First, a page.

COG: As a kid, what did you want to be when you grew up?

I wanted to be a ballet dancer.


COG: How did you become you instead?

I discovered I could not dance.


COG: Fave lesser-known hero (personal or fictional)?

Anna Netrebko (After wanting to be a ballet dancer, I wanted to be an opera singer.)


COG: What’s the most enjoyable aspect of your work; the least?

Most enjoyable: Writing the next sentence – always such a surprise. Least enjoyable: Sitting sitting sitting.


COG: If you were a hybrid, what would your two halves be?

I would be half eagle, half sand piper


COG: Describe a teacher, student or colleague you hated (or hate, you big meanie); why?

I once had a colleague who lied and smiled, lied and smiled, but I could not tell you which I hated more: the lies or the smiles.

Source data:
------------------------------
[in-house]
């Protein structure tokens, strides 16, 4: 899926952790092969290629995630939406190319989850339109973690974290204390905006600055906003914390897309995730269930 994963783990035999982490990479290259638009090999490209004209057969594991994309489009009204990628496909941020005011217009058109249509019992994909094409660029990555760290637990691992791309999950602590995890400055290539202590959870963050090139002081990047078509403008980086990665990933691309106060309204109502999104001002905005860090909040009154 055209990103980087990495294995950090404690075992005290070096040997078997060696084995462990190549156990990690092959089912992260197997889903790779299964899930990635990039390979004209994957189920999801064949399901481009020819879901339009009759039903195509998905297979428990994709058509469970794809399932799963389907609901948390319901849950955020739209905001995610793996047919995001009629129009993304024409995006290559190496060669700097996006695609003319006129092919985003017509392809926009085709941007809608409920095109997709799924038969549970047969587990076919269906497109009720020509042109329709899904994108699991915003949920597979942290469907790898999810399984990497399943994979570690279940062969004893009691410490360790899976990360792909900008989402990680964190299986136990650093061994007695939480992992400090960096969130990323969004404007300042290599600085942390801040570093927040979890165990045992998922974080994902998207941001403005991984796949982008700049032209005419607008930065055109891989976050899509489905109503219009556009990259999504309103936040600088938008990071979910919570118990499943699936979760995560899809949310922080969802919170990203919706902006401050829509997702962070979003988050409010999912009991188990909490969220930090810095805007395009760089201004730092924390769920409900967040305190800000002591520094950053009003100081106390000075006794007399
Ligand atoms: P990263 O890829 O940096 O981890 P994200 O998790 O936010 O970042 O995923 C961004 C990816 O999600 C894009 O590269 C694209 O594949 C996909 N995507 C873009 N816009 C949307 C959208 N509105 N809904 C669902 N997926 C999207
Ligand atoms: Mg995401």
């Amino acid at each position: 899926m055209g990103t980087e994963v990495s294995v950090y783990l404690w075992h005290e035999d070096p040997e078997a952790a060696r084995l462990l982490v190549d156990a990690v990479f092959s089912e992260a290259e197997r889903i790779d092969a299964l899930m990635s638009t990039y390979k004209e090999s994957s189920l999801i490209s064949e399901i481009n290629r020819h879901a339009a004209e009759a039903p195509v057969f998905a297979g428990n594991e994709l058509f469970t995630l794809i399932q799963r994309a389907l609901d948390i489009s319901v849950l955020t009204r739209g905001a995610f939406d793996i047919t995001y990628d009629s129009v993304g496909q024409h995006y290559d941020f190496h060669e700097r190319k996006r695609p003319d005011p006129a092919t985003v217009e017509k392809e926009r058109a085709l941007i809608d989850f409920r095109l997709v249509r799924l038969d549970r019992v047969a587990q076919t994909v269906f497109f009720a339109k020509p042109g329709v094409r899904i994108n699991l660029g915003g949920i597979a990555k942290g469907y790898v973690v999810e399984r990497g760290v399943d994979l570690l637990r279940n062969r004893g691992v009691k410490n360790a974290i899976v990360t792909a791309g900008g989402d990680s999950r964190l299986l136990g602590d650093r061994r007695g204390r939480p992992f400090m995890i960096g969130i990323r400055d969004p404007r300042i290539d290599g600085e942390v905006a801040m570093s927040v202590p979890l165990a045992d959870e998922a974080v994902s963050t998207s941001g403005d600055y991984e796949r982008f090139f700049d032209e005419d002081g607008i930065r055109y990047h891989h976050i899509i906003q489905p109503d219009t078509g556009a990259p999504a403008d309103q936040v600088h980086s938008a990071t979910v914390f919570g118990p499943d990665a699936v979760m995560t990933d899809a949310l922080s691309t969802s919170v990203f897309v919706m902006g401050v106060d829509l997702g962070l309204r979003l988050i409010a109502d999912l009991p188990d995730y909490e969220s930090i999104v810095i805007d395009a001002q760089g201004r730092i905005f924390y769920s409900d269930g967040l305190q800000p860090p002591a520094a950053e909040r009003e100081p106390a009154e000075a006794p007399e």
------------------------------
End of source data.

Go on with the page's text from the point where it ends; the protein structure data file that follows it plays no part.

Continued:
COG: In desktop publishing, a character tag is embedded code defining the style of a word or phrase. But in the literary lexicon, “character tags” refer to fictional characters’ habits, catch phrases or other distinguishing marks: Yoda’s syntax. Hello Kitty’s bow. Clint Eastwood’s rugged squint. What’s your character tag?

Molly’s yes.


COG: What’s the last thing that made you laugh, cry or cuss?

My daughter (all three, in succession, several times).


COG: Describe your ideal road trip.

I would like to do the London-Mongol car rally, only in a reasonable vehicle and with a car mechanic in the back seat.


COG:  What problem, large or small, are you hell-bent on solving?

What to write next, and what after that.

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